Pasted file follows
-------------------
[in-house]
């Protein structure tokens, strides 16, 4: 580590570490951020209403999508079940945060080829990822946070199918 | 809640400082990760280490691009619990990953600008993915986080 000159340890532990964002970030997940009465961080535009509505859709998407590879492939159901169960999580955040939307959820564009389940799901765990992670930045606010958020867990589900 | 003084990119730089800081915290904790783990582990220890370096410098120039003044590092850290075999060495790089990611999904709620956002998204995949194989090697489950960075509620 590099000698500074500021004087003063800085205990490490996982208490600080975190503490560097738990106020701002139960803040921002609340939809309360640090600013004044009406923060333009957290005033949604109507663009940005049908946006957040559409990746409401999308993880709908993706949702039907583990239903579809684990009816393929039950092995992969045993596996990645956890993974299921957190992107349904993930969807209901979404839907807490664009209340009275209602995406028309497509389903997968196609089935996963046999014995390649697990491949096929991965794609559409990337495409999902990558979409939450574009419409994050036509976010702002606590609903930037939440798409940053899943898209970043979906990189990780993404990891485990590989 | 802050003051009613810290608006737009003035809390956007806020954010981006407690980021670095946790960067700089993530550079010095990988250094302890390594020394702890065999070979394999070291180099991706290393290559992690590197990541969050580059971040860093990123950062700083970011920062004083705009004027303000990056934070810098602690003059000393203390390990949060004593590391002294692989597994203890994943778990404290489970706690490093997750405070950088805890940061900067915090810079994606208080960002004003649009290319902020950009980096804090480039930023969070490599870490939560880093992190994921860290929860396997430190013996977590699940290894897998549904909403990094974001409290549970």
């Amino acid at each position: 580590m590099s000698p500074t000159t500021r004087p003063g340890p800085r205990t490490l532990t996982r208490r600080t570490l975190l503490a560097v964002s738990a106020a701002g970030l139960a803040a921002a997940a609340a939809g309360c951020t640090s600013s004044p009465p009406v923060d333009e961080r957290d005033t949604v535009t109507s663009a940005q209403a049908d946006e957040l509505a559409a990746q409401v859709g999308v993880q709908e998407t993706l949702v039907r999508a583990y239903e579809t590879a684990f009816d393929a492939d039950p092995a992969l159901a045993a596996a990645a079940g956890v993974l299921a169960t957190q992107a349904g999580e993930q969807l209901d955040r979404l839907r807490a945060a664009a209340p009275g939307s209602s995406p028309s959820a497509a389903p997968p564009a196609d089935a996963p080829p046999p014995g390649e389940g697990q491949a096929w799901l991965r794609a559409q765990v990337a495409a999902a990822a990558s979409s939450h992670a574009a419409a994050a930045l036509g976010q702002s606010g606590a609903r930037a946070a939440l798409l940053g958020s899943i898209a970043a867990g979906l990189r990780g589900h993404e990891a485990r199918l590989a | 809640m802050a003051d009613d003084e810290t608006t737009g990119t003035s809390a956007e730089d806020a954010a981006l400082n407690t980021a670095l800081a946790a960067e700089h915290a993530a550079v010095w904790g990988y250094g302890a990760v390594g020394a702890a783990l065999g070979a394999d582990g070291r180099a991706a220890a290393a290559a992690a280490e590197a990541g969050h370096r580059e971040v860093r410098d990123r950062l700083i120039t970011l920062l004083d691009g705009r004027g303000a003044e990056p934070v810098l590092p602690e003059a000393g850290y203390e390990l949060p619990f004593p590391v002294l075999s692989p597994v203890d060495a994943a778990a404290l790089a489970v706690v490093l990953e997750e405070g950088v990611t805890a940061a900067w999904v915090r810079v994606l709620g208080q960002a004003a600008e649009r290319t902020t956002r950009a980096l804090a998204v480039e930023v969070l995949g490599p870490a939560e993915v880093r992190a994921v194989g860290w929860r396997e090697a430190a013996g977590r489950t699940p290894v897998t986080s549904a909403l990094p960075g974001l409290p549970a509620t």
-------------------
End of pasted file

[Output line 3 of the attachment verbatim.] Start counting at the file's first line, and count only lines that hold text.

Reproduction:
């Amino acid at each position: 580590m590099s000698p500074t000159t500021r004087p003063g340890p800085r205990t490490l532990t996982r208490r600080t570490l975190l503490a560097v964002s738990a106020a701002g970030l139960a803040a921002a997940a609340a939809g309360c951020t640090s600013s004044p009465p009406v923060d333009e961080r957290d005033t949604v535009t109507s663009a940005q209403a049908d946006e957040l509505a559409a990746q409401v859709g999308v993880q709908e998407t993706l949702v039907r999508a583990y239903e579809t590879a684990f009816d393929a492939d039950p092995a992969l159901a045993a596996a990645a079940g956890v993974l299921a169960t957190q992107a349904g999580e993930q969807l209901d955040r979404l839907r807490a945060a664009a209340p009275g939307s209602s995406p028309s959820a497509a389903p997968p564009a196609d089935a996963p080829p046999p014995g390649e389940g697990q491949a096929w799901l991965r794609a559409q765990v990337a495409a999902a990822a990558s979409s939450h992670a574009a419409a994050a930045l036509g976010q702002s606010g606590a609903r930037a946070a939440l798409l940053g958020s899943i898209a970043a867990g979906l990189r990780g589900h993404e990891a485990r199918l590989a | 809640m802050a003051d009613d003084e810290t608006t737009g990119t003035s809390a956007e730089d806020a954010a981006l400082n407690t980021a670095l800081a946790a960067e700089h915290a993530a550079v010095w904790g990988y250094g302890a990760v390594g020394a702890a783990l065999g070979a394999d582990g070291r180099a991706a220890a290393a290559a992690a280490e590197a990541g969050h370096r580059e971040v860093r410098d990123r950062l700083i120039t970011l920062l004083d691009g705009r004027g303000a003044e990056p934070v810098l590092p602690e003059a000393g850290y203390e390990l949060p619990f004593p590391v002294l075999s692989p597994v203890d060495a994943a778990a404290l790089a489970v706690v490093l990953e997750e405070g950088v990611t805890a940061a900067w999904v915090r810079v994606l709620g208080q960002a004003a600008e649009r290319t902020t956002r950009a980096l804090a998204v480039e930023v969070l995949g490599p870490a939560e993915v880093r992190a994921v194989g860290w929860r396997e090697a430190a013996g977590r489950t699940p290894v897998t986080s549904a909403l990094p960075g974001l409290p549970a509620t």